Firmware is the semi-permanent specialized software that is embedded in hardware. It is typically stored on the flash read-only memory within the hardware itself.
In computers, it is used as the basic communication bridge between the operating system software and the hardware (your computer BIOS is an example of firmware).
Since it's designed to be persistent and non-volatile, firmware doesn't get updated as much as software. Typically, new firmware updates for hardware are only released to push out fixes or for the occasional new feature.
Microsoft released one such firmware update for Surface Pro 3 tablets on Monday to address batteries that are reported to not hold a charge.
We wrote about this issue last month when complaints of defective batteries started appearing in Microsoft's user forums and support channels.
Owners with this issue were complaining that once their Surface Pro 3 tablets were unplugged, their charged batteries depleted rapidly.
The problem appears to be only affecting Surface Pro 3 tablets that use batteries from Simplo, a third-party supplier. Some tried replacing and recalibrating their batteries but the issue persisted even after the hardware change. The only other choice to make the tablet usable was to keep the tablets plugged in.
Microsoft acknowledged the problem last month and the company claimed that the battery issues were due to software/firmware rather than defects on the battery hardware itself.
Now, the new firmware fix is finally being rolled out to supposedly rectify the software glitch.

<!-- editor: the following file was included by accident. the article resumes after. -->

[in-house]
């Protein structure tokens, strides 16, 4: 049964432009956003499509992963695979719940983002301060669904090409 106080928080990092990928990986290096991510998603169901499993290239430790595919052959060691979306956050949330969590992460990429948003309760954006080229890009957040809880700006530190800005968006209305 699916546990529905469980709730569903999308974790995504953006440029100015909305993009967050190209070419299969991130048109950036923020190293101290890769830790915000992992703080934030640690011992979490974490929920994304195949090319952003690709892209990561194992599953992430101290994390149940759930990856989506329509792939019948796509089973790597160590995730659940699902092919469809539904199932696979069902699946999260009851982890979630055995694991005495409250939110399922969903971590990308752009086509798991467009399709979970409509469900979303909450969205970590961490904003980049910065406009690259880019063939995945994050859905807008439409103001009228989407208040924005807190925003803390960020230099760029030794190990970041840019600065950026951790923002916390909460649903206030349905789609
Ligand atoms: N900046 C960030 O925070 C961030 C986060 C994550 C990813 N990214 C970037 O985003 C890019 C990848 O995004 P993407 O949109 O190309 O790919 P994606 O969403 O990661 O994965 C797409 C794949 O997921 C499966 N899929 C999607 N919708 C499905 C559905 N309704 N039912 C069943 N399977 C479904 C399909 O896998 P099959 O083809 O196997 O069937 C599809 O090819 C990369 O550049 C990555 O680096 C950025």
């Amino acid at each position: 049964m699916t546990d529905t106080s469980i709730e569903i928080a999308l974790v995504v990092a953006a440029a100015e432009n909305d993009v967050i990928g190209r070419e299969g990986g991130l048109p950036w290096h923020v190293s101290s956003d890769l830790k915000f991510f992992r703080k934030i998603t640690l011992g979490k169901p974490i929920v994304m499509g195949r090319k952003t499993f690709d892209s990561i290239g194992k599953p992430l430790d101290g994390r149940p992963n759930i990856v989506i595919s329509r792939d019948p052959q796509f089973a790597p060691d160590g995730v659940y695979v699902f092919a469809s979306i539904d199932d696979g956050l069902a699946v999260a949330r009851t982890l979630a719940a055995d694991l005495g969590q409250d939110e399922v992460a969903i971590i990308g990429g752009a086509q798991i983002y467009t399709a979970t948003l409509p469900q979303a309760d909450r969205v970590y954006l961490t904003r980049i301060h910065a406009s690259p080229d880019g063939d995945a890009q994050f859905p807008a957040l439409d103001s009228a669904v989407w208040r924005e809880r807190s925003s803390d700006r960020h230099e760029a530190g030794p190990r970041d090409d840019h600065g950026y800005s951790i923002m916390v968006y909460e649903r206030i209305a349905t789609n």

Microsoft said in their official blog post that the update fixes the logic in the firmware that acts as the "fuel gauge" for the Surface Pro 3 battery.
This "fuel gauge" error in the firmware is causing the full capacity of the battery to be misreported. Essentially, the Surface Pro 3's operating system thinks the battery is fully charged when in reality, it is not.
Once the firmware update is applied, Microsoft states that the condition will "self-correct itself over the next several charge and discharge cycles." So it looks like updating the firmware is not enough, owners of the affected Surface Pro 3 tablets will have to wait and see if the fix actually works.
So it looks like updating the firmware is not enough; owners of the affected Surface Pro 3 tablets will have to wait and see if the fix actually works.
How to get the new Surface Pro 3 firmware
If you are one of the Microsoft Surface Pro 3 owners with the affected Simplo batteries, here's how you can get the update now:
- Microsoft recommends that your Surface Pro 3 is plugged directly into AC power with its AC power adapter. Disconnect all peripherals and make sure that it has 40 percent or greater battery charge.
- On Windows 10, go to the Start Menu, choose Settings >> Update & security >> Windows Update.
- Select "Check for updates."
- Choose and install System Firmware Update - 8/29/2016.
- Select Restart now.
- After the restart, the Surface logo should appear with a message that a system firmware update is being applied. Wait for the process to complete (do not force shut down nor disconnect from AC power during the update).
- After the update process, your Surface should boot back to Windows. Microsoft states that another restart is needed for the new battery logic to take effect.
To read more about this firmware fix, check out this Microsoft FAQ page.